Happy (day after) Poetry Day!!

If you miss the bus, don’t worry — there’s always another behind it — that’s the one I’m usually on

 

By Reason of Insanity

I write to share

I write to dream

I write to entertain

I write to celebrate

I write to release passion

I write to create passion

I write to escape

I write to explore

I write to feel better

I write to feel

I write to clarify my thoughts

I write to understand my thoughts

I write to understand the world

I write to escape the world

I write to find an outlet for my emotions

I write to make sure I have emotions

I write to encourage

I write to invigorate

I write to bring a smile

I write to bring a tear

I write to cover my inadequacies

I write to deal with my inadequacies

I write so that I never forget

I write so that others never forget

I write to be understood

I write to make others understand

I write so that I will understand

I write because

I am a writer

Another Wonderful Share

I must be in a sharing mood this week! I don’t follow a whole lot of bloggers, but the ones I do I really love their work.

Brenda is one of those poets whose words remind me of windchimes. Maybe she and I share a “Friendly Fairy Tale” connection, but there’s something musical about her poems. Do go and visit her website and be enchanted like I am!

 

Gathering in the sky are low, heavy mists: snow clouds shaped by Zeus and Thor.

via Star Swords — Friendly Fairy Tales

Write What You (Don’t) Know

anne-rice-novelist-quote-i-do-want-to-go-another-way-to-writeUnder the stress of writing for both business and personal, I am experiencing something that I have encouraged others to do for some time.

If you’ve ever read any of my work (and maybe I should just start a new page and SHARE something once in a while), my style is much like my blogs:  easy going, sassy, fun and a test ground for obscure vernacular. I usually stay in the same vein,  the same comfort zone. Middle-aged heroines, slightly evil protagonists, a little mystical, a little macabre.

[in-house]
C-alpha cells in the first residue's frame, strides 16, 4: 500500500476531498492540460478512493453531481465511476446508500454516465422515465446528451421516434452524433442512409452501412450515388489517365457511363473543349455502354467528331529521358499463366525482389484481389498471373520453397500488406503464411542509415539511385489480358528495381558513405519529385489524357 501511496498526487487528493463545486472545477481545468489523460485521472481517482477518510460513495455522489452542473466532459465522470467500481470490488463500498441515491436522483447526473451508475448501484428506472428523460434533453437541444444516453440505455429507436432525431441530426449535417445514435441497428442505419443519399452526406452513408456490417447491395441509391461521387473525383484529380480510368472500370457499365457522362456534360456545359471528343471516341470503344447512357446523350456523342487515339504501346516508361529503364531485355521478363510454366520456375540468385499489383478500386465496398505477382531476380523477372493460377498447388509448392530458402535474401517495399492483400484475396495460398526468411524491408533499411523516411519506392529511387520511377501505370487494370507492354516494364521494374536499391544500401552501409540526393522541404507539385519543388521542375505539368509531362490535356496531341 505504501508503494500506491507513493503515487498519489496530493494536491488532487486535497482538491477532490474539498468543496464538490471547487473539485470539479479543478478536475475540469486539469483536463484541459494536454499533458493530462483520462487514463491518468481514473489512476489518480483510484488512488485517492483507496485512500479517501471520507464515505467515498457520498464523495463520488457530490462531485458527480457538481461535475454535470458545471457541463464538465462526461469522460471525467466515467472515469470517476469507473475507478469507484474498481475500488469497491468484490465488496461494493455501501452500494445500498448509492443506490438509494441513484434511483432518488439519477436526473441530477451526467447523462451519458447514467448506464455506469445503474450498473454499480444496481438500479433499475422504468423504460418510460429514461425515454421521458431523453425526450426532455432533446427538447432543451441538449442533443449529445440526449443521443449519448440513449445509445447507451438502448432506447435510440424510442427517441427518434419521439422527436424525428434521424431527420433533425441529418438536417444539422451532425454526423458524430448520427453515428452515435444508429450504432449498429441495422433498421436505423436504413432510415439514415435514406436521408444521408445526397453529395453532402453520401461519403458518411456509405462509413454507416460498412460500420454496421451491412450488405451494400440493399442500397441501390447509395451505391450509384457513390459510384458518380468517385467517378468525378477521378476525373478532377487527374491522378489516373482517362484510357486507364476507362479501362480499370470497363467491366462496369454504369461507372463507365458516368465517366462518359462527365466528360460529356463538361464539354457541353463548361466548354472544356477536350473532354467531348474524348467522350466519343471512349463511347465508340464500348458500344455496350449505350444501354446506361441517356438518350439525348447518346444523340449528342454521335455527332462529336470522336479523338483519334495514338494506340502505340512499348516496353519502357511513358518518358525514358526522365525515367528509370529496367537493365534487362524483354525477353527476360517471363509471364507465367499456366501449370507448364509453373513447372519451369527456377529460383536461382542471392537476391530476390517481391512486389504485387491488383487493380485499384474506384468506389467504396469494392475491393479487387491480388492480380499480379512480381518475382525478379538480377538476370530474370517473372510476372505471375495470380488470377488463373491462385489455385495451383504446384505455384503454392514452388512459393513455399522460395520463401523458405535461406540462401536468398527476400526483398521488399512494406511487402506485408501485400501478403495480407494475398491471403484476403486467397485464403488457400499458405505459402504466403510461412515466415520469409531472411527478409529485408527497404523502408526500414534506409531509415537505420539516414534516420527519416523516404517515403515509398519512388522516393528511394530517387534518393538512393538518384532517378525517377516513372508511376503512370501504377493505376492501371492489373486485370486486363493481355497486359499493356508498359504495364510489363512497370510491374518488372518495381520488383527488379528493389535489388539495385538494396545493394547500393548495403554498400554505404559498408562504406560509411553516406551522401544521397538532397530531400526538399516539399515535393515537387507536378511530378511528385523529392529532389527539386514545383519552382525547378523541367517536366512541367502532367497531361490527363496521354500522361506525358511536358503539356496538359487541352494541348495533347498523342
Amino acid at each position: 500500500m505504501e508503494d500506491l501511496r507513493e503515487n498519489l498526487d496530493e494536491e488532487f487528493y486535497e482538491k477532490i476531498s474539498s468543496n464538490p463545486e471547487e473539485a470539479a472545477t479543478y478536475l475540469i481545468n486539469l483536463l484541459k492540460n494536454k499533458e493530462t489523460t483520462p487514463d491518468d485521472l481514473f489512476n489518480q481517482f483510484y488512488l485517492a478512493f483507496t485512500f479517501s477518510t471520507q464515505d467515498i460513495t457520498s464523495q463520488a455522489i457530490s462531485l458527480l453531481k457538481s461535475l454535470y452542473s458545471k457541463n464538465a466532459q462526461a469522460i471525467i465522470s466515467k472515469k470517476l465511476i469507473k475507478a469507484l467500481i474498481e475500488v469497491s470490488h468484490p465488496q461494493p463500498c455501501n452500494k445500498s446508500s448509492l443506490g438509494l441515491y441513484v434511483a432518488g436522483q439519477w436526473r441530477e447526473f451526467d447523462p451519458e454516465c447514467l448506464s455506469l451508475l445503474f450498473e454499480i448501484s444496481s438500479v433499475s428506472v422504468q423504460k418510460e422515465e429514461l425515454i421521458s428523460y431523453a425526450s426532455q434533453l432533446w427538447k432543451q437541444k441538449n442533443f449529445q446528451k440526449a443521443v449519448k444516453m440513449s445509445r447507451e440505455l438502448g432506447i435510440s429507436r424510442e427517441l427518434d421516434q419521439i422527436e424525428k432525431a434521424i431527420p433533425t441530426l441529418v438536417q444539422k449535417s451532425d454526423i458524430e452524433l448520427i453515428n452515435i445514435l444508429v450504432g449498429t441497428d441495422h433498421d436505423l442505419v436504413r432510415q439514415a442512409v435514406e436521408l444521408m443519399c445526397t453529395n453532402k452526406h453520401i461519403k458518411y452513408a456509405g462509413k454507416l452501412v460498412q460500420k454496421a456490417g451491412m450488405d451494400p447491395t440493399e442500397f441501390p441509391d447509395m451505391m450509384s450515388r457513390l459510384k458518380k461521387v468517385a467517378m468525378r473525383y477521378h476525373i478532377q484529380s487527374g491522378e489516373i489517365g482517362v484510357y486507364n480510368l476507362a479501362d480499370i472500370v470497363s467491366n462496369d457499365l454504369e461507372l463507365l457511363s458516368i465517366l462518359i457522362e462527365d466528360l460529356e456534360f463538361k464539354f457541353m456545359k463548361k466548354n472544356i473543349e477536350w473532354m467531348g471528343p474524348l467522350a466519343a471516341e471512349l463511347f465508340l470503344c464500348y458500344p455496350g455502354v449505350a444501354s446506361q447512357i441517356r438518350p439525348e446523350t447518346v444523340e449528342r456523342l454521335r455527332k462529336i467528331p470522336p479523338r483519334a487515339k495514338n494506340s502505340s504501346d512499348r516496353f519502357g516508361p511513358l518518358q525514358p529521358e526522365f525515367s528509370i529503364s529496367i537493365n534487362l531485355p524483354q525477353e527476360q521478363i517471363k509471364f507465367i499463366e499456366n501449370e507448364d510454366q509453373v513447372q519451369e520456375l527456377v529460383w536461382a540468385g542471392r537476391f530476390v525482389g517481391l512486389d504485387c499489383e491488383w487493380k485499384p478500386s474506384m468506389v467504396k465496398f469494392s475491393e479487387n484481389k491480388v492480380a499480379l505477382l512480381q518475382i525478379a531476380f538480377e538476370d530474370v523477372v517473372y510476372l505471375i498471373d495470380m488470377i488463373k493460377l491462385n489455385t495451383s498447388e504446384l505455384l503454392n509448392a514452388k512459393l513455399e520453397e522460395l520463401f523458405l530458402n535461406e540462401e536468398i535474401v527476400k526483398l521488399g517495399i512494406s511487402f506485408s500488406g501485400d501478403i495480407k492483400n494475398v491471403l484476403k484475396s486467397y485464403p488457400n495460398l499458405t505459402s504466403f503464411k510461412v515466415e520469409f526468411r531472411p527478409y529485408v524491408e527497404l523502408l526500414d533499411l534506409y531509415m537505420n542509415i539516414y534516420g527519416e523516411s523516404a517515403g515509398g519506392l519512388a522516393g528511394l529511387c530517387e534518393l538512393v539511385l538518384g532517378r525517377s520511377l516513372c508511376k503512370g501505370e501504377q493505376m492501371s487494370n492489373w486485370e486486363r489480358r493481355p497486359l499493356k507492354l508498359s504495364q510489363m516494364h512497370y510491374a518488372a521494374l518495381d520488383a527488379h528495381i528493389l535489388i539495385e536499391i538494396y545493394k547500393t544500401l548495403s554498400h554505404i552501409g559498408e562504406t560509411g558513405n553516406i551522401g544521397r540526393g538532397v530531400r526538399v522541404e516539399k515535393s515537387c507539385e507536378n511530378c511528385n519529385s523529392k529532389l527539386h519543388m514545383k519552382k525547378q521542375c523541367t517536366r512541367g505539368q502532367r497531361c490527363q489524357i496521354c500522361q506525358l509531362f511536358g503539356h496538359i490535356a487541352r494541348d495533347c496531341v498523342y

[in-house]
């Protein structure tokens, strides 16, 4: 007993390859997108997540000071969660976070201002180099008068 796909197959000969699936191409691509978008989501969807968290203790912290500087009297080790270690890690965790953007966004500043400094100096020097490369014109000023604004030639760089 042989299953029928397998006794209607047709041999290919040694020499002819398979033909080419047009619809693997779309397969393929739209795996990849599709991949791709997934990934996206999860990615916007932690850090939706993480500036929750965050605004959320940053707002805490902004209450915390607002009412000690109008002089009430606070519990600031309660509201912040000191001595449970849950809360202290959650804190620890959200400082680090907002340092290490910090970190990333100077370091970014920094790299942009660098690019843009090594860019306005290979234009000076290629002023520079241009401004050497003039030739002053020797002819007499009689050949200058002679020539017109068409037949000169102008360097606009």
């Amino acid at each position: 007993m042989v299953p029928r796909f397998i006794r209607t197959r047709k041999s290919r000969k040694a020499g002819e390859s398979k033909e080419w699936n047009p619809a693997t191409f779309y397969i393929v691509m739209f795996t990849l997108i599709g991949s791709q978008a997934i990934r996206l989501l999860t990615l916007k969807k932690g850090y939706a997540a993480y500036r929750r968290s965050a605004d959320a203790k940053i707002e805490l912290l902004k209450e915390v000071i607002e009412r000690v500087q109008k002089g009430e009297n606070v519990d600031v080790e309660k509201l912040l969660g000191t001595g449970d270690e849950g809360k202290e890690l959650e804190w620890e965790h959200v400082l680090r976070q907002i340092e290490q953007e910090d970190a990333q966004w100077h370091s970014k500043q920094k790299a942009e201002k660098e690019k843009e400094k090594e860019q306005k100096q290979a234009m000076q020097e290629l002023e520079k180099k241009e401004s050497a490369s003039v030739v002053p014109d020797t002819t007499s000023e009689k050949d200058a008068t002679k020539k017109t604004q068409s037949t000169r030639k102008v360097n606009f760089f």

But now and then I take a stab at writing things that make me uncomfortable — things I don’t do well. Murders, politics, modern day drama. I do this because it’s important to push my comfort zone just to see if I can adapt. To take a step on the other side of the fence.

I find myself doing that at work lately. Emails and FB posts about products are a lot more cut and dry than free form poetry. I can’t use too much humor or any sarcasm, lest the readers get the wrong impression of the company. Which is how it should be.

But writing these straight-laced entries is more of a challenge than I thought. It seems I’m almost too straight-laced. It has been suggested by my work mentor and friend that Facebook is more a social interaction, and that I can promote products while keeping it fun.

Can you be a different writer for different situations?

Have you ever tried to write third person when all your life you’ve been a first person kinda writer? Have you ever tried to write research findings with a straight face while letting loose with sex scenes in your current novel?

It’s not as easy as it appears to be.

We all have a personal slant to our writing. Throw a bunch of papers from different writers on the table and most times people will know who wrote what. That’s good from a reputation standpoint. But what if the group wanted you to throw something strange and different into the mix? Could you?

There are so many different worlds to try out. And in the privacy of your practice room,  nobody has to read your writing but you. Try a story from a different point of view. From someone who grew up in the Old South. Someone who lives in an isolated village in Norway. From someone who has been abused. From someone in the 1800s who had to go to work in the mines at age 9. From a serial killer.